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Land Grabbing, by Stefano Liberti


We live in an era in which 3D printers can spit out meals, and perfectly formed aubergines are grown by the ton in computerised greenhouses in distant lands. Genetics gave us the green revolution and hearty hybrid cereals. The jet age provided the year-round vine-ripened tomato, tasteless though it may be. The internet yielded online merchants with sophisticated logistics hubs that bundle, bag and deliver it to our kitchens with minimum fuss. High quality global journalism requires investment. Please share this article with others using the link below, do not cut & paste the article. See our Ts&Cs and Copyright Policy for more detail. Email ftsales.support@ft.com to buy additional rights. http://www.ft.com/cms/s/2/28115dc8-47a6-11e3-b1c4-00144feabdc0.html#ixzz2kRGfP8fW

Yet for all the advances in the business of food, the central fact of our age is that we by and large still need land to grow our maize and graze our cattle. Which is why – spying both vulnerability and opportunity – governments and corporations set about buying up acreage around the globe in the wake of the 2007-08 food price crisis.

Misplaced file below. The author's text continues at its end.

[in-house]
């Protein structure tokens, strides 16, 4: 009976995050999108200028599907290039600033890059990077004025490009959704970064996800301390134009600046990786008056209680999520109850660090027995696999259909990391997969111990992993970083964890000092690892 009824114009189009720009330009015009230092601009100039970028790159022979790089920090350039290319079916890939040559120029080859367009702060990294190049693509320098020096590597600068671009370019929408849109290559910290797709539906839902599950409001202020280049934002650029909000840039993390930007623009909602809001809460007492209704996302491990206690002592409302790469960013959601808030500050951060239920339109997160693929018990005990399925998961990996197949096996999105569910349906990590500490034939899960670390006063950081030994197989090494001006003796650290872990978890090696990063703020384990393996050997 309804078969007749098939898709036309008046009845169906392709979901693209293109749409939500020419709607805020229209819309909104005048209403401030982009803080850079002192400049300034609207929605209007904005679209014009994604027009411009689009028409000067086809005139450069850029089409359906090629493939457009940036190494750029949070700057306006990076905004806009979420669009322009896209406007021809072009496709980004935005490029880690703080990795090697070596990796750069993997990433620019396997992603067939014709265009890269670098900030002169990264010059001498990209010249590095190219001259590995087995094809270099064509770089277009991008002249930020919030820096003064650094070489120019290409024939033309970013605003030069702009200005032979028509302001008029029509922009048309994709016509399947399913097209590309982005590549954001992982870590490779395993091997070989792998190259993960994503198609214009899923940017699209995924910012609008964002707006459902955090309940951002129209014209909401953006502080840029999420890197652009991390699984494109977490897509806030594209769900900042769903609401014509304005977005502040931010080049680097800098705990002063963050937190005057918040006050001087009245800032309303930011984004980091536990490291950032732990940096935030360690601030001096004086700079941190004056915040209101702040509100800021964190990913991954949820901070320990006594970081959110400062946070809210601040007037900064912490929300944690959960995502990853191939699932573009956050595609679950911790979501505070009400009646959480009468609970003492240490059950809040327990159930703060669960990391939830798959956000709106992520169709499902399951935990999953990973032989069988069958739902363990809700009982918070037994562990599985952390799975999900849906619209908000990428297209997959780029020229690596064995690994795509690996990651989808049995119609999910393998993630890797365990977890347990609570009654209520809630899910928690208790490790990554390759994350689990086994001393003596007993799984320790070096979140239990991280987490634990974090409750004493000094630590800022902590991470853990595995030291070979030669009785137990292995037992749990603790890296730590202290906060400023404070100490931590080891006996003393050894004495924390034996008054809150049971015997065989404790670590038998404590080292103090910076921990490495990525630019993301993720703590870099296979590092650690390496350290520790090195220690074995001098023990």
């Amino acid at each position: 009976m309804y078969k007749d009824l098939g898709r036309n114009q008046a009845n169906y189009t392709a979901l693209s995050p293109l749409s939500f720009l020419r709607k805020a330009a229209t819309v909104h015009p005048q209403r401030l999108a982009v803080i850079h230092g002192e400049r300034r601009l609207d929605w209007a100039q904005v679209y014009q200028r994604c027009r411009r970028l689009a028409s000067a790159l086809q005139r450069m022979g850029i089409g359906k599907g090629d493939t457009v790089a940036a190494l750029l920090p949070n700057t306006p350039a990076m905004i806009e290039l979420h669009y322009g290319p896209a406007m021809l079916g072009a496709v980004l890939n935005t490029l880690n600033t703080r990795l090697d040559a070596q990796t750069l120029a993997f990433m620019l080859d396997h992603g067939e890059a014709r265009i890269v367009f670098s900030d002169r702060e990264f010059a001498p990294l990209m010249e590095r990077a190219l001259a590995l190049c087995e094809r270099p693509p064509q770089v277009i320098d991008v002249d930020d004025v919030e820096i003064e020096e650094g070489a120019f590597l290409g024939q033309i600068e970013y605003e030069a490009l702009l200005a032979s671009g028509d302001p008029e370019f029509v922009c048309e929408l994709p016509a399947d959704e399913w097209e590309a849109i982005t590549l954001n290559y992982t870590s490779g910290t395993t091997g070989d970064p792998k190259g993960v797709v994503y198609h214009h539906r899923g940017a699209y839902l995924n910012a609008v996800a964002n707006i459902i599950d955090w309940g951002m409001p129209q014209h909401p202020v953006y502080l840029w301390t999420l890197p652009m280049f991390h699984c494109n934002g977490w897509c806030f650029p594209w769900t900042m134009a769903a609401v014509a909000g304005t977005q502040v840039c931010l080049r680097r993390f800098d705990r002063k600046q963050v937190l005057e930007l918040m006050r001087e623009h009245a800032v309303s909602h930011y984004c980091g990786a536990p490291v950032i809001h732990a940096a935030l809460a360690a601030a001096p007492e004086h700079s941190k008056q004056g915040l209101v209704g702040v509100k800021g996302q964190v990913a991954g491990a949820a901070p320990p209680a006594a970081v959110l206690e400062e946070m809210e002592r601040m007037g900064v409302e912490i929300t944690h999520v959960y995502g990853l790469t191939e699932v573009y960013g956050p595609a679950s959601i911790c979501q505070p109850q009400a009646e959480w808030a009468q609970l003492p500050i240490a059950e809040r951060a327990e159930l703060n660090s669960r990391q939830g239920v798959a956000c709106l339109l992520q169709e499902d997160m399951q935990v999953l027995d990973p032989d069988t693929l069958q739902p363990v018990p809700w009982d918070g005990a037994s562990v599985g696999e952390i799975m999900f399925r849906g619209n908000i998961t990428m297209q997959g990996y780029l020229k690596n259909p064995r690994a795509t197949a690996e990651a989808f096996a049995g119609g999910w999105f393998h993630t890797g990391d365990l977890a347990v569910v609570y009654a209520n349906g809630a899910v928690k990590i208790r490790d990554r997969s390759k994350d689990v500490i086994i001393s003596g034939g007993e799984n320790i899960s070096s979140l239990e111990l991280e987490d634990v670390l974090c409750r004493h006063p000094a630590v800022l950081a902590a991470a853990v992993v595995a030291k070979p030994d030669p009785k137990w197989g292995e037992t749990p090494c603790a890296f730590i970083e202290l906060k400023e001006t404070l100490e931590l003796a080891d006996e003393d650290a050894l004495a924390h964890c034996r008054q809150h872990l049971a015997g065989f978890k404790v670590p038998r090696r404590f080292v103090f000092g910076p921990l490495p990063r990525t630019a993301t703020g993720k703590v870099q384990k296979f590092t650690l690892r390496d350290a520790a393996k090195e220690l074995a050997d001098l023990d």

The resulting, and continuing, land grab is the subject of this book by Stefano Liberti, first published in Italian in 2011 and newly translated into English. It is built around a rollicking global tour of our food chain, from “the most avant-garde industrial farm in all of Africa” (in Ethiopia’s Rift Valley) to Latin America’s “united republic of soya” and the ethanol-obsessed US farm state of Iowa. Along the way we meet landowners, displaced local people and a young Chicago trader who, even as basic commodities such as wheat record daily highs, informs Liberti that he knows where the real money is to be made.


“Right now primary goods are on the boil, but this won’t last forever,” he declares. “It’s a heck of a lot safer and more lucrative to invest in land.”


In the course of his tour, Liberti asks a multitude of difficult questions. Is it right that impoverished African governments are falling over each other to offer land cheaply – and even for free – to Saudi sheikhs and Dutch agronomists who export everything they grow to the rich world? Can anything other than politics justify the boom in US ethanol production? Should we allow five big commodities trading houses to dominate the market in certain grains? Or sharp-suited financial investors to buy up land in search of outsize returns?

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Tratto da www.ft.com